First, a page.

Hi Greg. Thanks for jumping in here, and for sharing your thoughts. I wouldn’t presume to tell you how to use the term “metamodernism” given that you’ve been writing on this topic for quite some time, but my initial impression is that the term is stretched to the point of losing its meaning or utility if it is used to describe ideas that were circulating in the modern period.

Certainly among trained historians (such as myself) you’ll get a lot of pushback if you use epistemes as ahistorical or “chronologically independent” terms. We use “modern” as a designation for a whole assemblage of factors — economic, technological, social, intellectual, cultural, etc. — that come on line at a specific point in history. In the absence of that whole assemblage, say in early China for example, we might talk about certain approaches as rational or empirical, but definitely not modern.

I do agree that Chinese medicine holds together various conflicting paradigms or epistemes, I just would use a different term to talk about that in the premodern period. I’ve been partial to “polyperspectival,” as I mention in the post. (Incidentally, I think by far the biggest tension in premodern Chinese medicine, which you didn’t mention, is between demonic or spirit-medicine and the natural forces like qi/yin-yang etc.)

I would say that modern perspectives came on line only when Chinese medicine went through a process of reinterpretation/recreation in the late 19th to 20th centuries, at which time it was largely reinterpreted along biomedical lines. Then, there have clearly been postmodern approaches to Chinese medicine developed by contemporary academic scholars and historians. And finally, there’s a kind of romantic neo-traditionalist interpretation of Chinese medicine among certain practitioners, often wrapped up with Western New Age notions of energies, which has been running alongside modern and postmodern perspectives since the 19th century.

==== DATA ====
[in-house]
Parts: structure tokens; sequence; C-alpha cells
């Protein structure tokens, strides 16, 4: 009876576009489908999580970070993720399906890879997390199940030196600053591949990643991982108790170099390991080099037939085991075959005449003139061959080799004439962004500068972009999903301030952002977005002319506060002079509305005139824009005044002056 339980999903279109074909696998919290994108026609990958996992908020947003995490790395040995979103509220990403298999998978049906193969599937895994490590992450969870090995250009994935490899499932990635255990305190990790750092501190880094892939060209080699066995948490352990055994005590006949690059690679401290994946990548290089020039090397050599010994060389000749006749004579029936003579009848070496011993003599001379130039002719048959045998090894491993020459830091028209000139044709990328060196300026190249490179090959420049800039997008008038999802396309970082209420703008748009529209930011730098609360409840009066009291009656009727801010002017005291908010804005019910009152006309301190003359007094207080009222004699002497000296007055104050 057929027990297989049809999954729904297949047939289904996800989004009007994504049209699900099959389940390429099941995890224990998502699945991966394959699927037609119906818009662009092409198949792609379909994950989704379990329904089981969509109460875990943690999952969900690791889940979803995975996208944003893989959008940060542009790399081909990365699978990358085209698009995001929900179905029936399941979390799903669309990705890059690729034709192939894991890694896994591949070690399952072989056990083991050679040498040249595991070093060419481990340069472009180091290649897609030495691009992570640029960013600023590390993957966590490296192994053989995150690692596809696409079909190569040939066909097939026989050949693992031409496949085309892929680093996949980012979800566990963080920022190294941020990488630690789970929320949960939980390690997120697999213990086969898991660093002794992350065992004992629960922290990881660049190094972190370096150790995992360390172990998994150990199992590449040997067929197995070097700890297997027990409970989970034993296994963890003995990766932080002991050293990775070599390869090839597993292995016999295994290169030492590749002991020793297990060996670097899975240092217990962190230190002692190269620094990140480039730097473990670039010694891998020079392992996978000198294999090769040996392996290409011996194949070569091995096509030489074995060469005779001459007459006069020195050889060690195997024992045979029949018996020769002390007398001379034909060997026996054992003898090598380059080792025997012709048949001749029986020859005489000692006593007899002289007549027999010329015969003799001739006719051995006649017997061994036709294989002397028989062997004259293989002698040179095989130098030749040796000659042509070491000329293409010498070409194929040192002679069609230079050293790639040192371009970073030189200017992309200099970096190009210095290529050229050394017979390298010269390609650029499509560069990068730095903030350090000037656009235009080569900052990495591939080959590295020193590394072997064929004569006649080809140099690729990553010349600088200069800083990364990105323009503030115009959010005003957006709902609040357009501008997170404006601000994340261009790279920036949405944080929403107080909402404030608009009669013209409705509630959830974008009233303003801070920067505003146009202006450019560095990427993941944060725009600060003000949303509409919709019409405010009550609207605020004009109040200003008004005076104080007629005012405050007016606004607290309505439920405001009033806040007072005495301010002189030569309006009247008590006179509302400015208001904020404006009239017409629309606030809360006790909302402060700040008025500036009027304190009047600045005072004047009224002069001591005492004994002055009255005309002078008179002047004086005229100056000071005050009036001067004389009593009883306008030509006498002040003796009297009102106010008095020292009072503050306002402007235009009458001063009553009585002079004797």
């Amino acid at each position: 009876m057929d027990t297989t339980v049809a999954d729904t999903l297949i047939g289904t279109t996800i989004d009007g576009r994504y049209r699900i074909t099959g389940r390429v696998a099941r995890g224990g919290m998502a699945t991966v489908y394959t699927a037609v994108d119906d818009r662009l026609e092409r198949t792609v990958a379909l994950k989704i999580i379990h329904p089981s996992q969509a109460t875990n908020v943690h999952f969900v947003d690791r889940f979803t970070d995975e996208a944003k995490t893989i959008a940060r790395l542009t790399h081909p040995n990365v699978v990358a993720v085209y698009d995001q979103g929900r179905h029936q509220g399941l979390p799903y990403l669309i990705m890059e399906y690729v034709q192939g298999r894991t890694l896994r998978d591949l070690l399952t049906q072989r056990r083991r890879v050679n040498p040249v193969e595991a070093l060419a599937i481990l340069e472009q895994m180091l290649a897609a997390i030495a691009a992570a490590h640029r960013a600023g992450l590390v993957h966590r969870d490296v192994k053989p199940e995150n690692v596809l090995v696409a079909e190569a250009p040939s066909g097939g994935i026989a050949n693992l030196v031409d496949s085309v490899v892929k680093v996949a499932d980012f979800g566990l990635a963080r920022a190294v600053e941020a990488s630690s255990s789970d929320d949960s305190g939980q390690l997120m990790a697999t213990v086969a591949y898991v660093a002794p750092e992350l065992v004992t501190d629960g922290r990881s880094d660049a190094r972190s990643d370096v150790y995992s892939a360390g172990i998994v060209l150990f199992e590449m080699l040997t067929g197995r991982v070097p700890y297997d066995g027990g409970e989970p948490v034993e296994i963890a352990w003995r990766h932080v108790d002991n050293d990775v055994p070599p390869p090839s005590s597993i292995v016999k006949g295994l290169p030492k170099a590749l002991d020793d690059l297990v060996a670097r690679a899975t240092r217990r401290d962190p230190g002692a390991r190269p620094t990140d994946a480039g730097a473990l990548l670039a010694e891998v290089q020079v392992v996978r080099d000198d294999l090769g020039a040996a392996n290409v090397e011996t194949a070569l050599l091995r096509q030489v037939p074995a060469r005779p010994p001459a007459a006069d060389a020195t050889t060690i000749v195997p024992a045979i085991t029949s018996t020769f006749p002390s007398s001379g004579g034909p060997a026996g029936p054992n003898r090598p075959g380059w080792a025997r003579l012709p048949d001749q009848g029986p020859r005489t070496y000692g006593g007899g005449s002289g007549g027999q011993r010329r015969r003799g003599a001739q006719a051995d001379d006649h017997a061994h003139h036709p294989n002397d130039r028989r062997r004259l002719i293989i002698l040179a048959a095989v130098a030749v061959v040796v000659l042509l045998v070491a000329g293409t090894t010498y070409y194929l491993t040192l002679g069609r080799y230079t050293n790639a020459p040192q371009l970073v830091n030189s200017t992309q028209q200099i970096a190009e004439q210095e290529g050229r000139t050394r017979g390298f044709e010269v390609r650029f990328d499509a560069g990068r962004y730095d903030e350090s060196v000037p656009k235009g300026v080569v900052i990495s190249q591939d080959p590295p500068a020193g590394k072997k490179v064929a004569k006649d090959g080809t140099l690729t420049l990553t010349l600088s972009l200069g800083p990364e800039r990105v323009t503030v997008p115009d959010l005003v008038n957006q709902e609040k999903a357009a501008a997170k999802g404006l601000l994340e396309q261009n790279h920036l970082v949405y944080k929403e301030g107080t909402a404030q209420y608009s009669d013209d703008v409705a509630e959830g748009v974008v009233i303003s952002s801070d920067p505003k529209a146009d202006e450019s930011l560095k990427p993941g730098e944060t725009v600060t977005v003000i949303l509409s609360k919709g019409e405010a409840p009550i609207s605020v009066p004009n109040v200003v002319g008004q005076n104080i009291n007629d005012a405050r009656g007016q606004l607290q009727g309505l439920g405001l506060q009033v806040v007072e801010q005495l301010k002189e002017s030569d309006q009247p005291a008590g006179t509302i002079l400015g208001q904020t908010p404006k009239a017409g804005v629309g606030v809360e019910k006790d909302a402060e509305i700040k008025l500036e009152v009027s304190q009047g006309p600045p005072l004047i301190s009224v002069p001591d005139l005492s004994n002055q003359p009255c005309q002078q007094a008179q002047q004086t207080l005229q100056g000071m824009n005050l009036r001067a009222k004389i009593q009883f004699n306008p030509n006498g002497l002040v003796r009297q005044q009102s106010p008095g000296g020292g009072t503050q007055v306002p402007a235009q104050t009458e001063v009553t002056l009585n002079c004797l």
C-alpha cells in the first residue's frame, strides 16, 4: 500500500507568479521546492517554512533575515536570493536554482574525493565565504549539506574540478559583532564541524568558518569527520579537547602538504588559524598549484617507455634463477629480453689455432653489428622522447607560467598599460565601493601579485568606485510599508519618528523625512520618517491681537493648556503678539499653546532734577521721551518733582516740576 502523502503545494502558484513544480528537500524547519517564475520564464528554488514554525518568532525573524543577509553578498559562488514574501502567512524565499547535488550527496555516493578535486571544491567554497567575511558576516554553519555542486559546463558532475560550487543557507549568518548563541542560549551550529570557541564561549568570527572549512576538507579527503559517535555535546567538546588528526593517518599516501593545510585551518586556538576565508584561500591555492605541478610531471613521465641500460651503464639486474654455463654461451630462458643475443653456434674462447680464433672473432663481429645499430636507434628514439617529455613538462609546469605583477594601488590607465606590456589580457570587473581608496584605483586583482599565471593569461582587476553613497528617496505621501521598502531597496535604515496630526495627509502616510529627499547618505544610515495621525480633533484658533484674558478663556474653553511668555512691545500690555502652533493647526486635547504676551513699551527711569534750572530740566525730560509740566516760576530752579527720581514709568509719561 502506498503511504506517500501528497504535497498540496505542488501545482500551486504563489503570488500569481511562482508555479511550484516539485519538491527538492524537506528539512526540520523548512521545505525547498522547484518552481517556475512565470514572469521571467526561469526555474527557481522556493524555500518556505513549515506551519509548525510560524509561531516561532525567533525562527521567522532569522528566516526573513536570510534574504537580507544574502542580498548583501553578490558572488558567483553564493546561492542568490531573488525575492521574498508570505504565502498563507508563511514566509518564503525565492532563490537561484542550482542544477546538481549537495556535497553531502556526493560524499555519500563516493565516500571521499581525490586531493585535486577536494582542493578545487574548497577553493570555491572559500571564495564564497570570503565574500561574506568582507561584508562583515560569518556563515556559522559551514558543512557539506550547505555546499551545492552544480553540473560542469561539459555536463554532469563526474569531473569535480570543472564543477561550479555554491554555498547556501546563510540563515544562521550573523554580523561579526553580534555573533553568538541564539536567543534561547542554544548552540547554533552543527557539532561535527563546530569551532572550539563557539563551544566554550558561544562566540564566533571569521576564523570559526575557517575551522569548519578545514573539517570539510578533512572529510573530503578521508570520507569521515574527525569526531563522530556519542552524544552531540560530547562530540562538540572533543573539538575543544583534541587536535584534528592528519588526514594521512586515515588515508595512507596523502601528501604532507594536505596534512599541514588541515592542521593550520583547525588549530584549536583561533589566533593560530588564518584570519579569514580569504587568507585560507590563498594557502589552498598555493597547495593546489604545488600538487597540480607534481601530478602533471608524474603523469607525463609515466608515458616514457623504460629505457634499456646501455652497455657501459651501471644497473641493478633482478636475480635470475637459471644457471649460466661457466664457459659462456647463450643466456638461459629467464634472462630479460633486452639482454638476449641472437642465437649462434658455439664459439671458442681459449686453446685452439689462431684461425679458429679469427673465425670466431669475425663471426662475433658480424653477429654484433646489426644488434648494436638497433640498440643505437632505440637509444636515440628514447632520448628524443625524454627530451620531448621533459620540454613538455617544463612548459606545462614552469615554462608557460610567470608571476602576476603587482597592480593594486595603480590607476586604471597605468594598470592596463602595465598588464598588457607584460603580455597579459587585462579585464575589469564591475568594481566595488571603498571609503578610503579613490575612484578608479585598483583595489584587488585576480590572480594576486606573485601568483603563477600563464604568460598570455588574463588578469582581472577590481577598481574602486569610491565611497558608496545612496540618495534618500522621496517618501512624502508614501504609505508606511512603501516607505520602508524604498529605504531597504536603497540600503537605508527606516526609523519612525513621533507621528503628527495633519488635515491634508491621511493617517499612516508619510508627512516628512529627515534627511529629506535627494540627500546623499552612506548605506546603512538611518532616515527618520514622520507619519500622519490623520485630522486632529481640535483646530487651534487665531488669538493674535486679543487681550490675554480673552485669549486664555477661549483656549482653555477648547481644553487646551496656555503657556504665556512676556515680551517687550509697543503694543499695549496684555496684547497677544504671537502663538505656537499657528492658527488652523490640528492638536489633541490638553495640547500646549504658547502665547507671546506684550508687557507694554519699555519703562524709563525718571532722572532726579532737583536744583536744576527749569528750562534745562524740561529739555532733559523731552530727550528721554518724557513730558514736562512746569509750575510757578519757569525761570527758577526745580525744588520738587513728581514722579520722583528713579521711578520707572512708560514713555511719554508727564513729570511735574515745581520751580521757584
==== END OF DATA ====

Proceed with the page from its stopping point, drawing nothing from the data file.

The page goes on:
Currently, all of those perspectives are available, but they tend to circulate in discrete social groups. To me what would be metamodern would be bringing together those paradigms simultaneously within the same social group or within a single practitioner’s practice. *Realizing that all of these views are partial in a postmodern way, but earnestly adopting one or several of them anyway.*

Anyway, those are my thoughts about your comment for the moment. I will be doing some more thinking and writing on the subject of metamodernism and Asian medicine in the near future, though, so stay tuned. And thanks so much for the conversation!

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Seeking larger perspectives that balance being an academic with being human. By scholar of Asian medicine and Buddhism, Pierce Salguero (piercesalguero.com).

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